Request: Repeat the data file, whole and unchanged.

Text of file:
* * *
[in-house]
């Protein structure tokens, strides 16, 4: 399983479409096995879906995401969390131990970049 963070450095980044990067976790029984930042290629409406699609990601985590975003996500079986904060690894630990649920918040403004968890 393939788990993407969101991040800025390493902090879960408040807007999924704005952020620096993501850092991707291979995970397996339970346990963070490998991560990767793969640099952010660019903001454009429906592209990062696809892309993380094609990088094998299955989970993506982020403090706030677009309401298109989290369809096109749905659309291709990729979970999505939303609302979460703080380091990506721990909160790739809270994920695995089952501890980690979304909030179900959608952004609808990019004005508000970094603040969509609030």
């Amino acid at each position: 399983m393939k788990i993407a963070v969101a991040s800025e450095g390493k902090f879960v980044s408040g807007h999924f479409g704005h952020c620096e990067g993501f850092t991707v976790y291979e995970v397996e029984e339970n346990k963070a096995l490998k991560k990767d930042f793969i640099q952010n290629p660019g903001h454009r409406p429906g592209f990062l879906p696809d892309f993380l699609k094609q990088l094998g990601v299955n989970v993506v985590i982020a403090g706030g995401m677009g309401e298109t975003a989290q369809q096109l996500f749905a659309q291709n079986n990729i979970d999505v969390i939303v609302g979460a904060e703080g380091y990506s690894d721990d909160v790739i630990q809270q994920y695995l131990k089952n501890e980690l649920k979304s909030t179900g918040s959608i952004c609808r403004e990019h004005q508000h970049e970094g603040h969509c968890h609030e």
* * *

[in-house]
């Protein structure tokens, strides 16, 4: 399983479409096995879906995401969390131990970049 963070450095980044990067976790029984930042290629409406699609990601985590975003996500079986904060690894630990649920918040403004968890 393939788990993407969101991040800025390493902090879960408040807007999924704005952020620096993501850092991707291979995970397996339970346990963070490998991560990767793969640099952010660019903001454009429906592209990062696809892309993380094609990088094998299955989970993506982020403090706030677009309401298109989290369809096109749905659309291709990729979970999505939303609302979460703080380091990506721990909160790739809270994920695995089952501890980690979304909030179900959608952004609808990019004005508000970094603040969509609030």
């Amino acid at each position: 399983m393939k788990i993407a963070v969101a991040s800025e450095g390493k902090f879960v980044s408040g807007h999924f479409g704005h952020c620096e990067g993501f850092t991707v976790y291979e995970v397996e029984e339970n346990k963070a096995l490998k991560k990767d930042f793969i640099q952010n290629p660019g903001h454009r409406p429906g592209f990062l879906p696809d892309f993380l699609k094609q990088l094998g990601v299955n989970v993506v985590i982020a403090g706030g995401m677009g309401e298109t975003a989290q369809q096109l996500f749905a659309q291709n079986n990729i979970d999505v969390i939303v609302g979460a904060e703080g380091y990506s690894d721990d909160v790739i630990q809270q994920y695995l131990k089952n501890e980690l649920k979304s909030t179900g918040s959608i952004c609808r403004e990019h004005q508000h970049e970094g603040h969509c968890h609030e």